Guess what? That’s not the point (although, certainly, we do need to be both). Walking around these past few mornings, I felt a gradual awareness that maybe the incredible silver lining of what we all are going through is one of empathy and connection at a level we have never experienced before. As my friend of 80-plus years noted, we have somehow avoided this particular degree of uncertainty and hardship we now face for a long, long time. Yet, suddenly, beyond our control, we find ourselves in the middle of circumstances that belie what has been ingrained in us about what it means to be an American.
Paradoxically, there are those of us facing this new, unknown reality, while in many places around the world, millions face an oftentimes much worse reality all too well-known. As we here in the United States and other countries are pressed to consider what we should do with our anxiety and fear, it bears recognition that this is how some people live — all the time. Does it change how we feel? Well, not necessarily. But does it give us an opportunity, even on the smallest scale, to move our sympathetic, “knowing” selves into a deeper quadrant of empathy and understanding regarding what it is really like to live as some of our brothers and sisters? Absolutely. The question is, will we accept this challenge and further connect with all humanity, or will we draw further into ourselves and our despair? No one should be ashamed to feel afraid. For myself, I have felt the anxiety permeating through my body over these last few days. It’s just that we should know and act like we are not alone.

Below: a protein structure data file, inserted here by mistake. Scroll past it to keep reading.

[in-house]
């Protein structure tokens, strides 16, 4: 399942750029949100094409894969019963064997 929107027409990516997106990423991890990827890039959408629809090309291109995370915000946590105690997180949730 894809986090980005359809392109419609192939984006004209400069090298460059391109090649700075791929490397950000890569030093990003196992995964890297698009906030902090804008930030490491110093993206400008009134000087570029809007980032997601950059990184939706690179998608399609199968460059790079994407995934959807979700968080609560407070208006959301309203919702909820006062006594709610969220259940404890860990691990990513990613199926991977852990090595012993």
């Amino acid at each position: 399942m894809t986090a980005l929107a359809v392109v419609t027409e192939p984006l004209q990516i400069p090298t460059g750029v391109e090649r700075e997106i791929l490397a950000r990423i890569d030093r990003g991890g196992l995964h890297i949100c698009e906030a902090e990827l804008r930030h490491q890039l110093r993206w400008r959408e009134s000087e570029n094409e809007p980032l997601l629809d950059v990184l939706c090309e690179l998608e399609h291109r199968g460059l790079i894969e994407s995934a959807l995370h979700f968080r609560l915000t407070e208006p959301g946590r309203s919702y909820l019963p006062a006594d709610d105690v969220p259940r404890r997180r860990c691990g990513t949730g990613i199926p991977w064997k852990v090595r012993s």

Whatever the reason God is allowing this to occur, one thing is for sure: The last couple of weeks are a reminder that no matter how wealthy and insured we think we are, we are just a microscopic virus away from being humbled into a different state of mind and being.
I daresay there are few out there who aren’t excitedly envisioning the day in which we can sit together in the sun at the baseball fields and dine out later that evening with friends and family galore. Or maybe just go to a typical day of work that involves those “boring” meetings and come home to news of schooldays and after-school plays. Whatever your simple delight may be, I know I am not the only one who already sees these visions like an ice cream sundae with a cherry on top.
But in the meantime, somewhere in the world economies have long since collapsed and families have no idea what they are eating today and just where they will be tomorrow. Somewhere in the world, children haven’t been to school for years and their greatest source of entertainment is only possible when the guns have temporarily been silenced. It’s just now, almost 43 years into my existence, that I am finally starting to hear and feel the echoes of what my parents admonished me about decades ago.
Jim Schroeder, Ph.D., is the vice president of the Department of Psychology and Wellness and training director of the pre-doctoral internship
and postdoctoral fellowship at Easterseals Rehabilitation Center in Evansville, Indiana, where he resides with his wife, Amy, and their eight children.